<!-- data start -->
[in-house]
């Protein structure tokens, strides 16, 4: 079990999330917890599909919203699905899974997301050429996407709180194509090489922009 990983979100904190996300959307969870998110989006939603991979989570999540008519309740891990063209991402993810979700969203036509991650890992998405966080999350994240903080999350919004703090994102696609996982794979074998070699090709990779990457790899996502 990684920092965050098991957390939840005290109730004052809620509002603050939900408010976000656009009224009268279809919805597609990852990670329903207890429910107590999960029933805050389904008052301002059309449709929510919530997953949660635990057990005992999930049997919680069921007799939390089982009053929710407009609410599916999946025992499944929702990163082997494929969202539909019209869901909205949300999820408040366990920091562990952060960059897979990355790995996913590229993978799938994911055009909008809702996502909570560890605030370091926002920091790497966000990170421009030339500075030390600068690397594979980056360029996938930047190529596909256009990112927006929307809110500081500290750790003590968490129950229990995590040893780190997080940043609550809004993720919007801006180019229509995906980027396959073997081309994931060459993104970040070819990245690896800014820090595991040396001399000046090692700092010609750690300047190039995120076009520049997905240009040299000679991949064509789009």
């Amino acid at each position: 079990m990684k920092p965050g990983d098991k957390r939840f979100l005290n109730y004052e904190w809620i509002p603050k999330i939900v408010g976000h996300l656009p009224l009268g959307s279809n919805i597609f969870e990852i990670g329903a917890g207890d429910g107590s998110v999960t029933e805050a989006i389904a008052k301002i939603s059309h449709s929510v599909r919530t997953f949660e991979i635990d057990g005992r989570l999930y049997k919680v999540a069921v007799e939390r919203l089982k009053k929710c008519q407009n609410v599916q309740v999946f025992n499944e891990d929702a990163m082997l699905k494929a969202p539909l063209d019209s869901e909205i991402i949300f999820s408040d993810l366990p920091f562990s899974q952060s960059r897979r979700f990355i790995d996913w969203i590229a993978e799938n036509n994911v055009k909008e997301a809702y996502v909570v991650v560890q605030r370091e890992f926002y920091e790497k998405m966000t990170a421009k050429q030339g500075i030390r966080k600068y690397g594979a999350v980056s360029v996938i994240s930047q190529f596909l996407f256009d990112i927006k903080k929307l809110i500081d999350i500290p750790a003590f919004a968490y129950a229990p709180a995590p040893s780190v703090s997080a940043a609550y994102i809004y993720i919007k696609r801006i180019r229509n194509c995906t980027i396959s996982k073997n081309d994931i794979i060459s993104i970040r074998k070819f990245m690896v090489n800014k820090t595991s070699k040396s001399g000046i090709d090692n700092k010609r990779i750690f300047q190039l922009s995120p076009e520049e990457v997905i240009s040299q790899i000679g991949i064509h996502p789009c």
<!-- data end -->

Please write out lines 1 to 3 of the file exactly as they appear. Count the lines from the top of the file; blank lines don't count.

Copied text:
[in-house]
């Protein structure tokens, strides 16, 4: 079990999330917890599909919203699905899974997301050429996407709180194509090489922009 990983979100904190996300959307969870998110989006939603991979989570999540008519309740891990063209991402993810979700969203036509991650890992998405966080999350994240903080999350919004703090994102696609996982794979074998070699090709990779990457790899996502 990684920092965050098991957390939840005290109730004052809620509002603050939900408010976000656009009224009268279809919805597609990852990670329903207890429910107590999960029933805050389904008052301002059309449709929510919530997953949660635990057990005992999930049997919680069921007799939390089982009053929710407009609410599916999946025992499944929702990163082997494929969202539909019209869901909205949300999820408040366990920091562990952060960059897979990355790995996913590229993978799938994911055009909008809702996502909570560890605030370091926002920091790497966000990170421009030339500075030390600068690397594979980056360029996938930047190529596909256009990112927006929307809110500081500290750790003590968490129950229990995590040893780190997080940043609550809004993720919007801006180019229509995906980027396959073997081309994931060459993104970040070819990245690896800014820090595991040396001399000046090692700092010609750690300047190039995120076009520049997905240009040299000679991949064509789009």
């Amino acid at each position: 079990m990684k920092p965050g990983d098991k957390r939840f979100l005290n109730y004052e904190w809620i509002p603050k999330i939900v408010g976000h996300l656009p009224l009268g959307s279809n919805i597609f969870e990852i990670g329903a917890g207890d429910g107590s998110v999960t029933e805050a989006i389904a008052k301002i939603s059309h449709s929510v599909r919530t997953f949660e991979i635990d057990g005992r989570l999930y049997k919680v999540a069921v007799e939390r919203l089982k009053k929710c008519q407009n609410v599916q309740v999946f025992n499944e891990d929702a990163m082997l699905k494929a969202p539909l063209d019209s869901e909205i991402i949300f999820s408040d993810l366990p920091f562990s899974q952060s960059r897979r979700f990355i790995d996913w969203i590229a993978e799938n036509n994911v055009k909008e997301a809702y996502v909570v991650v560890q605030r370091e890992f926002y920091e790497k998405m966000t990170a421009k050429q030339g500075i030390r966080k600068y690397g594979a999350v980056s360029v996938i994240s930047q190529f596909l996407f256009d990112i927006k903080k929307l809110i500081d999350i500290p750790a003590f919004a968490y129950a229990p709180a995590p040893s780190v703090s997080a940043a609550y994102i809004y993720i919007k696609r801006i180019r229509n194509c995906t980027i396959s996982k073997n081309d994931i794979i060459s993104i970040r074998k070819f990245m690896v090489n800014k820090t595991s070699k040396s001399g000046i090709d090692n700092k010609r990779i750690f300047q190039l922009s995120p076009e520049e990457v997905i240009s040299q790899i000679g991949i064509h996502p789009c």